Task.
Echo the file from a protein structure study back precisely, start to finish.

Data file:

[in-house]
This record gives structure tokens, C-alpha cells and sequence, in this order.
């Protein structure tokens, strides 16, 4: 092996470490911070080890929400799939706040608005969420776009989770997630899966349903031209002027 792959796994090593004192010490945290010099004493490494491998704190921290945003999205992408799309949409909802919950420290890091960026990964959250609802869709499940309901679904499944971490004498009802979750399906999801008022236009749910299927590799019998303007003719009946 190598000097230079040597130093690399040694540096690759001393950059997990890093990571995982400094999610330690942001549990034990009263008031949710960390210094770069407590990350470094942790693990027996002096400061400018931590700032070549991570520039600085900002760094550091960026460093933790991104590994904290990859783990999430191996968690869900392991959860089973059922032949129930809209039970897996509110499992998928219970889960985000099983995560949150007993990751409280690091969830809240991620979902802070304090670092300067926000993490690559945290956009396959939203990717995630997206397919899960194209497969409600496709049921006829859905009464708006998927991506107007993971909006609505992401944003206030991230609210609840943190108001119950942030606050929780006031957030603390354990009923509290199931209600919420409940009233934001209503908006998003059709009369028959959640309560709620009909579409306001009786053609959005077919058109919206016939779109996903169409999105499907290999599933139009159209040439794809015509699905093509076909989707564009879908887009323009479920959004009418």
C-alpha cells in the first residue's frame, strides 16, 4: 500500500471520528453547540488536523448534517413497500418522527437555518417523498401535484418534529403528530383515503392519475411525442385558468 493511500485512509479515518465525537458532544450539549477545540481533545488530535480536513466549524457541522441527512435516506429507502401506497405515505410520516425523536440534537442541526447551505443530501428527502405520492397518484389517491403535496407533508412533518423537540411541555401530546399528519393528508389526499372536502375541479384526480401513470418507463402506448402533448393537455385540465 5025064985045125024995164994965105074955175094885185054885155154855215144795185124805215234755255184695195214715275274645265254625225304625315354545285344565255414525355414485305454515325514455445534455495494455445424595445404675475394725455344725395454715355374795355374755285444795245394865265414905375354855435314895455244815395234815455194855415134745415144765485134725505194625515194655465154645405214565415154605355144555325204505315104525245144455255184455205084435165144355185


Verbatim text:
[in-house]
This record gives structure tokens, C-alpha cells and sequence, in this order.
């Protein structure tokens, strides 16, 4: 092996470490911070080890929400799939706040608005969420776009989770997630899966349903031209002027 792959796994090593004192010490945290010099004493490494491998704190921290945003999205992408799309949409909802919950420290890091960026990964959250609802869709499940309901679904499944971490004498009802979750399906999801008022236009749910299927590799019998303007003719009946 190598000097230079040597130093690399040694540096690759001393950059997990890093990571995982400094999610330690942001549990034990009263008031949710960390210094770069407590990350470094942790693990027996002096400061400018931590700032070549991570520039600085900002760094550091960026460093933790991104590994904290990859783990999430191996968690869900392991959860089973059922032949129930809209039970897996509110499992998928219970889960985000099983995560949150007993990751409280690091969830809240991620979902802070304090670092300067926000993490690559945290956009396959939203990717995630997206397919899960194209497969409600496709049921006829859905009464708006998927991506107007993971909006609505992401944003206030991230609210609840943190108001119950942030606050929780006031957030603390354990009923509290199931209600919420409940009233934001209503908006998003059709009369028959959640309560709620009909579409306001009786053609959005077919058109919206016939779109996903169409999105499907290999599933139009159209040439794809015509699905093509076909989707564009879908887009323009479920959004009418």
C-alpha cells in the first residue's frame, strides 16, 4: 500500500471520528453547540488536523448534517413497500418522527437555518417523498401535484418534529403528530383515503392519475411525442385558468 493511500485512509479515518465525537458532544450539549477545540481533545488530535480536513466549524457541522441527512435516506429507502401506497405515505410520516425523536440534537442541526447551505443530501428527502405520492397518484389517491403535496407533508412533518423537540411541555401530546399528519393528508389526499372536502375541479384526480401513470418507463402506448402533448393537455385540465 5025064985045125024995164994965105074955175094885185054885155154855215144795185124805215234755255184695195214715275274645265254625225304625315354545285344565255414525355414485305454515325514455445534455495494455445424595445404675475394725455344725395454715355374795355374755285444795245394865265414905375354855435314895455244815395234815455194855415134745415144765485134725505194625515194655465154645405214565415154605355144555325204505315104525245144455255184455205084435165144355185